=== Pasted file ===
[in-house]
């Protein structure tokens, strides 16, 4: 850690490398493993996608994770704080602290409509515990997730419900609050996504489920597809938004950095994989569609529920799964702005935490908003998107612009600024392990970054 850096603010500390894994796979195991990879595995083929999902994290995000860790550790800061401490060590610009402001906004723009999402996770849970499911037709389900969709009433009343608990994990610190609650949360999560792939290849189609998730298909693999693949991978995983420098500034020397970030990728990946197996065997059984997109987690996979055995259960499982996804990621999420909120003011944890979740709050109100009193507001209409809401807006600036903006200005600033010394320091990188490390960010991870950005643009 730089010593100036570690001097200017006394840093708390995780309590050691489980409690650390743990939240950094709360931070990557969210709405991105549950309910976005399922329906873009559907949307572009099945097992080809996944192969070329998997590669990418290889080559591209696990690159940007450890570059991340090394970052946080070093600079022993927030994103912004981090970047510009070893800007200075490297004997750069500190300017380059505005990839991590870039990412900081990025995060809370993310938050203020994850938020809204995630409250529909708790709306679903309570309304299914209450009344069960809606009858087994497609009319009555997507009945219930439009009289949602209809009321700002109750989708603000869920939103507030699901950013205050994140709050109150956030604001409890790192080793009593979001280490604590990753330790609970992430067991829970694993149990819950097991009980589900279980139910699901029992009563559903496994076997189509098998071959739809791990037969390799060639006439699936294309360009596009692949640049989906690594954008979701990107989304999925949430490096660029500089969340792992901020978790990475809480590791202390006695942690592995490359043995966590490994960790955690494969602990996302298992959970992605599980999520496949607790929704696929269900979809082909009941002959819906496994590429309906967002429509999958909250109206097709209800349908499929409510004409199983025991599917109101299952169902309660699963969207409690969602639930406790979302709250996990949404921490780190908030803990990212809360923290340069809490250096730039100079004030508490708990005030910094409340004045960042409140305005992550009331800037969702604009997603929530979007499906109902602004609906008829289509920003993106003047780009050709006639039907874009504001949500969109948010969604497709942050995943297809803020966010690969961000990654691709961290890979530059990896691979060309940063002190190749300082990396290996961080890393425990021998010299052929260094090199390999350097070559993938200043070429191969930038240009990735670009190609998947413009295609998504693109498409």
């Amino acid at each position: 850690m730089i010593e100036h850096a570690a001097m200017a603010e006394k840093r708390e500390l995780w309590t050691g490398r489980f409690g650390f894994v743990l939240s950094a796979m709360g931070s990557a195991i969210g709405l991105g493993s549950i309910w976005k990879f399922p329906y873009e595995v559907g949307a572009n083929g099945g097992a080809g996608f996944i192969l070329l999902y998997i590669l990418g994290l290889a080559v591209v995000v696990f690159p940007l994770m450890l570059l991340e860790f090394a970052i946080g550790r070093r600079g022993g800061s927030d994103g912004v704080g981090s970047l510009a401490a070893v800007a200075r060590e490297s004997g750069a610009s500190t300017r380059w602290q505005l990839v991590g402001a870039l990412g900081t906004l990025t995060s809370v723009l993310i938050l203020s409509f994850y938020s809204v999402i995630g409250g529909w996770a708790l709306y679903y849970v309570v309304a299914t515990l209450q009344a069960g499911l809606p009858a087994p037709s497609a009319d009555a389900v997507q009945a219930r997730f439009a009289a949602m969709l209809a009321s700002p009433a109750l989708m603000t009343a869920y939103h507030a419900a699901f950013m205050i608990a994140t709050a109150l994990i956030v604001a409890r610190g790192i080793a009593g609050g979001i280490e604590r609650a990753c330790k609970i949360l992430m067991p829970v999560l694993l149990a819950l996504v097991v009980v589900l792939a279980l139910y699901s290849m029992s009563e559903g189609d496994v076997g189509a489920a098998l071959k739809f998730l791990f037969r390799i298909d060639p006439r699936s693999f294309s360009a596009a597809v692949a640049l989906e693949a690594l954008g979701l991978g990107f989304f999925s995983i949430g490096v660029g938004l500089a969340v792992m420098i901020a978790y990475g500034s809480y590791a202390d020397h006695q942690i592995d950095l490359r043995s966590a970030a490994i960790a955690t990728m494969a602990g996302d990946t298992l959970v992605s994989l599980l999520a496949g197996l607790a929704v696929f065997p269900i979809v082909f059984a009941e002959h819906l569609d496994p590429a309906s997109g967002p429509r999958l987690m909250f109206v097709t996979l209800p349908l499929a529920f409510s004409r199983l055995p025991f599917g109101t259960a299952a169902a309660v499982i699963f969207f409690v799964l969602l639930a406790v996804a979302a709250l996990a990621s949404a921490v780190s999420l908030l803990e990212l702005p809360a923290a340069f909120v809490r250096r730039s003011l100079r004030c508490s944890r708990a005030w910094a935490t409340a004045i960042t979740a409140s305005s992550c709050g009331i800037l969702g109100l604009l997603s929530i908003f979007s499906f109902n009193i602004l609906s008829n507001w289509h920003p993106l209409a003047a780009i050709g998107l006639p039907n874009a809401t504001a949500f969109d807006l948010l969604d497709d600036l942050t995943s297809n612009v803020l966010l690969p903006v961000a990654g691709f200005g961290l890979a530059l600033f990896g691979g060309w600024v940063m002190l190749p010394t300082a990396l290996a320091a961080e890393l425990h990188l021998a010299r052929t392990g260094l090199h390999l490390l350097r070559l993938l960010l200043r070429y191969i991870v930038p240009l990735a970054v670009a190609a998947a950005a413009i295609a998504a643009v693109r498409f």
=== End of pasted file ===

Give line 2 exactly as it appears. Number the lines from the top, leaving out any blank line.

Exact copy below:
């Protein structure tokens, strides 16, 4: 850690490398493993996608994770704080602290409509515990997730419900609050996504489920597809938004950095994989569609529920799964702005935490908003998107612009600024392990970054 850096603010500390894994796979195991990879595995083929999902994290995000860790550790800061401490060590610009402001906004723009999402996770849970499911037709389900969709009433009343608990994990610190609650949360999560792939290849189609998730298909693999693949991978995983420098500034020397970030990728990946197996065997059984997109987690996979055995259960499982996804990621999420909120003011944890979740709050109100009193507001209409809401807006600036903006200005600033010394320091990188490390960010991870950005643009 730089010593100036570690001097200017006394840093708390995780309590050691489980409690650390743990939240950094709360931070990557969210709405991105549950309910976005399922329906873009559907949307572009099945097992080809996944192969070329998997590669990418290889080559591209696990690159940007450890570059991340090394970052946080070093600079022993927030994103912004981090970047510009070893800007200075490297004997750069500190300017380059505005990839991590870039990412900081990025995060809370993310938050203020994850938020809204995630409250529909708790709306679903309570309304299914209450009344069960809606009858087994497609009319009555997507009945219930439009009289949602209809009321700002109750989708603000869920939103507030699901950013205050994140709050109150956030604001409890790192080793009593979001280490604590990753330790609970992430067991829970694993149990819950097991009980589900279980139910699901029992009563559903496994076997189509098998071959739809791990037969390799060639006439699936294309360009596009692949640049989906690594954008979701990107989304999925949430490096660029500089969340792992901020978790990475809480590791202390006695942690592995490359043995966590490994960790955690494969602990996302298992959970992605599980999520496949607790929704696929269900979809082909009941002959819906496994590429309906967002429509999958909250109206097709209800349908499929409510004409199983025991599917109101299952169902309660699963969207409690969602639930406790979302709250996990949404921490780190908030803990990212809360923290340069809490250096730039100079004030508490708990005030910094409340004045960042409140305005992550009331800037969702604009997603929530979007499906109902602004609906008829289509920003993106003047780009050709006639039907874009504001949500969109948010969604497709942050995943297809803020966010690969961000990654691709961290890979530059990896691979060309940063002190190749300082990396290996961080890393425990021998010299052929260094090199390999350097070559993938200043070429191969930038240009990735670009190609998947413009295609998504693109498409």